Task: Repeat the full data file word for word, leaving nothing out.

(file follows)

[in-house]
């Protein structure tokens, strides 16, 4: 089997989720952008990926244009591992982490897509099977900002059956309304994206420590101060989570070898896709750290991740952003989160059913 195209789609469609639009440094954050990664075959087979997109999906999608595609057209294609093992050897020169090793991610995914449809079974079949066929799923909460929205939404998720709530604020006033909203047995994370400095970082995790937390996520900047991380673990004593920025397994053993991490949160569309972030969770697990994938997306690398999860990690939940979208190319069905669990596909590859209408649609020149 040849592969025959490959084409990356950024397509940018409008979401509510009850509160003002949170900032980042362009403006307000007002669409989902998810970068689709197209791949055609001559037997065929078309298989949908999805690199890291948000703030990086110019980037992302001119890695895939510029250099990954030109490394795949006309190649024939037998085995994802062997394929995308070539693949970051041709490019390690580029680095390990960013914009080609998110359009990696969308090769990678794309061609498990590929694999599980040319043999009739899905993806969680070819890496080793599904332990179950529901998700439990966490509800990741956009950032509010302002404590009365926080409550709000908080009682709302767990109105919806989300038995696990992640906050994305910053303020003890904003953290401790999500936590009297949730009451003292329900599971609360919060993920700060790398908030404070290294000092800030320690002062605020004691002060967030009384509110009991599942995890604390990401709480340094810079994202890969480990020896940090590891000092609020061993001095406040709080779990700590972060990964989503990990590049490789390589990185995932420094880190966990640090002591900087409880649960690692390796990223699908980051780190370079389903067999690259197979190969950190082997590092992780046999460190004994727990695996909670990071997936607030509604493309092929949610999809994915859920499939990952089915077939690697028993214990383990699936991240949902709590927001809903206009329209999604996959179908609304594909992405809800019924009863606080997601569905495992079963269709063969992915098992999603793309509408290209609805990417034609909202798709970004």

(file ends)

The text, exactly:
[in-house]
């Protein structure tokens, strides 16, 4: 089997989720952008990926244009591992982490897509099977900002059956309304994206420590101060989570070898896709750290991740952003989160059913 195209789609469609639009440094954050990664075959087979997109999906999608595609057209294609093992050897020169090793991610995914449809079974079949066929799923909460929205939404998720709530604020006033909203047995994370400095970082995790937390996520900047991380673990004593920025397994053993991490949160569309972030969770697990994938997306690398999860990690939940979208190319069905669990596909590859209408649609020149 040849592969025959490959084409990356950024397509940018409008979401509510009850509160003002949170900032980042362009403006307000007002669409989902998810970068689709197209791949055609001559037997065929078309298989949908999805690199890291948000703030990086110019980037992302001119890695895939510029250099990954030109490394795949006309190649024939037998085995994802062997394929995308070539693949970051041709490019390690580029680095390990960013914009080609998110359009990696969308090769990678794309061609498990590929694999599980040319043999009739899905993806969680070819890496080793599904332990179950529901998700439990966490509800990741956009950032509010302002404590009365926080409550709000908080009682709302767990109105919806989300038995696990992640906050994305910053303020003890904003953290401790999500936590009297949730009451003292329900599971609360919060993920700060790398908030404070290294000092800030320690002062605020004691002060967030009384509110009991599942995890604390990401709480340094810079994202890969480990020896940090590891000092609020061993001095406040709080779990700590972060990964989503990990590049490789390589990185995932420094880190966990640090002591900087409880649960690692390796990223699908980051780190370079389903067999690259197979190969950190082997590092992780046999460190004994727990695996909670990071997936607030509604493309092929949610999809994915859920499939990952089915077939690697028993214990383990699936991240949902709590927001809903206009329209999604996959179908609304594909992405809800019924009863606080997601569905495992079963269709063969992915098992999603793309509408290209609805990417034609909202798709970004």